If you’re paying attention to current events, then you’ll know that California is currently undergoing one of its worst droughts in history. Browsing Whole Foods recently, I couldn’t find spinach anywhere. I kindly asked an employee, and she told me that they were having trouble getting in enough supply because of the droughts in California. Up until this point, the events had felt far removed from my East Coast life, but now the truth started to set in.
The problem with droughts is that you don’t know you’re in one until the effects hit. The California government, for the first time ever, is putting mandates in place to regulate citizens’ water use. It’s really about what you do leading up to a drought, but they want to ensure future safety. What California has come to discover, and what we can all take a lesson from, is that their water consumption was outrageously over the top, impractical, and irresponsible.
There are so many ways to conserve water. You can set out rain barrels to collect water for your garden, turn the faucet off when you’re brushing your teeth, or shorten the time you spend showering; but today, I want to address another means that I recently discovered and am absolutely infatuated with.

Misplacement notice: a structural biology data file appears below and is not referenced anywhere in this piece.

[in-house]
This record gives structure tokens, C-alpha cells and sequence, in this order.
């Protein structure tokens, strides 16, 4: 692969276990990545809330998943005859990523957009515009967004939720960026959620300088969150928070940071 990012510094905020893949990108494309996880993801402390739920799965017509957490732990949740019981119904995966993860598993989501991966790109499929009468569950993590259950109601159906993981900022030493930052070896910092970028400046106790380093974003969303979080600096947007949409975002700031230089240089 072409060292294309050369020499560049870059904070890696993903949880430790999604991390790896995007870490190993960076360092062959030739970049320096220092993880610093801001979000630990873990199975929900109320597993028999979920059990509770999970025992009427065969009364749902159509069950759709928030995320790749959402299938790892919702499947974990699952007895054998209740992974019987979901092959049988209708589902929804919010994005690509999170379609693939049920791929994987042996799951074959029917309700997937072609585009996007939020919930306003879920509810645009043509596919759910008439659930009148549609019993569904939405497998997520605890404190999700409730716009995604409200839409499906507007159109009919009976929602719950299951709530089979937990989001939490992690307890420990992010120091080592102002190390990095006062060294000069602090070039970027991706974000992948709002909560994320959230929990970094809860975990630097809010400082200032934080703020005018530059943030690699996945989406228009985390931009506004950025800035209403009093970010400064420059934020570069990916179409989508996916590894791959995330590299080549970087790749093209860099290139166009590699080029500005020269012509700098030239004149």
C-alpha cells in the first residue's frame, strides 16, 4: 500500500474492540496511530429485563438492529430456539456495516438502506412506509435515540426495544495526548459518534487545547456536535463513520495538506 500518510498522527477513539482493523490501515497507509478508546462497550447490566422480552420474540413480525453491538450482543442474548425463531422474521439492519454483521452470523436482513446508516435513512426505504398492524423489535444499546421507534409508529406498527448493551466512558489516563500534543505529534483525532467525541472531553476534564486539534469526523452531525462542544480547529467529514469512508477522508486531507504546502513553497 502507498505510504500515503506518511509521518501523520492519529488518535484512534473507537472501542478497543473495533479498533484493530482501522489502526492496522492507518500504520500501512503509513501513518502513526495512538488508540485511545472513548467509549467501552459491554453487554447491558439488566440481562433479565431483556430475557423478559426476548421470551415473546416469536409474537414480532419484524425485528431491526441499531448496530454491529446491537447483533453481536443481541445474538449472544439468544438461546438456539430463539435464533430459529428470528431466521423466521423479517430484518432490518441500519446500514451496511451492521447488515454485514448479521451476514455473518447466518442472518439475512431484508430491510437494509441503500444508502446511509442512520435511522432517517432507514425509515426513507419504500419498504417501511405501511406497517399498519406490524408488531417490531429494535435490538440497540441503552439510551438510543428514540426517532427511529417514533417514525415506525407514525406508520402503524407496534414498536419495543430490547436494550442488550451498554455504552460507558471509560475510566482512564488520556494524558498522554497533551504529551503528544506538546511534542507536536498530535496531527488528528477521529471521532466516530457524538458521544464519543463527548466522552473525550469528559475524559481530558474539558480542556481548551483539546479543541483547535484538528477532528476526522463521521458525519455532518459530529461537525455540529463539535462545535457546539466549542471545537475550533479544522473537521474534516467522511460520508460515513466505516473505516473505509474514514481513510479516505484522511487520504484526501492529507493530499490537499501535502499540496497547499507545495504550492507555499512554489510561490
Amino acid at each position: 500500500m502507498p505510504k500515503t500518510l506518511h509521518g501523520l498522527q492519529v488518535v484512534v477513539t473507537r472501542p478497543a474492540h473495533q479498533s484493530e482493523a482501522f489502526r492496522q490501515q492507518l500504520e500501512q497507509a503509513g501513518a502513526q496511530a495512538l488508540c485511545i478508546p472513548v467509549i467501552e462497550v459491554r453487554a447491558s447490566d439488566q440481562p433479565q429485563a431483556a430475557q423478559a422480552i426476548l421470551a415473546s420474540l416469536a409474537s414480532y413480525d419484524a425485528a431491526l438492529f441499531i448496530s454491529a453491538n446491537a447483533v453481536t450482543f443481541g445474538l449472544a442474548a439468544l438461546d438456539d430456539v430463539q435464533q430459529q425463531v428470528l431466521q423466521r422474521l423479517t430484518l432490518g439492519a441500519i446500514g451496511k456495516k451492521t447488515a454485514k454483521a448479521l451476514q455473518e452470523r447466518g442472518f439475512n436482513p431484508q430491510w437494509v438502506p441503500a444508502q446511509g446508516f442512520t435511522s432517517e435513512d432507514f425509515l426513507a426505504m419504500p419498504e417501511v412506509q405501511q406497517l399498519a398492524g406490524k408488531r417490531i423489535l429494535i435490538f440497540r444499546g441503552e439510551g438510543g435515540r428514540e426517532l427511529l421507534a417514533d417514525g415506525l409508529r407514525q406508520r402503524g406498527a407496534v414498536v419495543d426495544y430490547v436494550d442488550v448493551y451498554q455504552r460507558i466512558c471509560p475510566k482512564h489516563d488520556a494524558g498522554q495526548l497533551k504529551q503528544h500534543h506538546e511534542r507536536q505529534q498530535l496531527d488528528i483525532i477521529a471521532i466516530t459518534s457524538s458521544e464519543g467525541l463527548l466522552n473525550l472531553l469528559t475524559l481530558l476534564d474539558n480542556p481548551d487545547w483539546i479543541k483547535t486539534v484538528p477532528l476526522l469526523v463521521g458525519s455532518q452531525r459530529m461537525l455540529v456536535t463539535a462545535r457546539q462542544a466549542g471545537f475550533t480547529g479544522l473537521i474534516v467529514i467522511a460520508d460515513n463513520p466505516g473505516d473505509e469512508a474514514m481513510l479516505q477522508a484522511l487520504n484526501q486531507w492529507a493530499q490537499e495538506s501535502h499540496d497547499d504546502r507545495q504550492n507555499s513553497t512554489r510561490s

It has to do with your toilet. Yup. You may not know it, but these little culprits are the #1 water consumers in your home. If you have a toilet made between 1980-1994, then your home uses an average of 11,000 gallons of water each year. How insane is that?
Newer constructions are often outfitted with efficient models, but I beg to say that most of us don’t have one of those. Each time we flush, our toilet unnecessarily wastes gallons of water and it’s so easy to avoid. All you have to do is lift up the back lid and set in something to displace the water. This can be an old milk jug filled with water, a big rock… you name it. I recently discovered an amazing product called… Drop-A-Brick that gets the job done while also donating proceeds back to California drought relief. Here’s a little line from their website that really hits home, “Drop-A-Brick conserves about half a gallon per flush – an average of 3,000 gallons a year for the average household. If everyone in California used one, the state would save 6 billion gallons in just 90 days – enough water for 32 million people to drink for an entire year.”
Whether you decide to purchase a Drop-A-Brick, or simply place a homemade object in the back of your toilet, you’ll be doing the world a huge favor. This is by far one of the easiest and most efficient ways to conserve water in your home.
P.S. if you have a minute to watch the Drop-A-Brick promo video, I highly suggest it ;)
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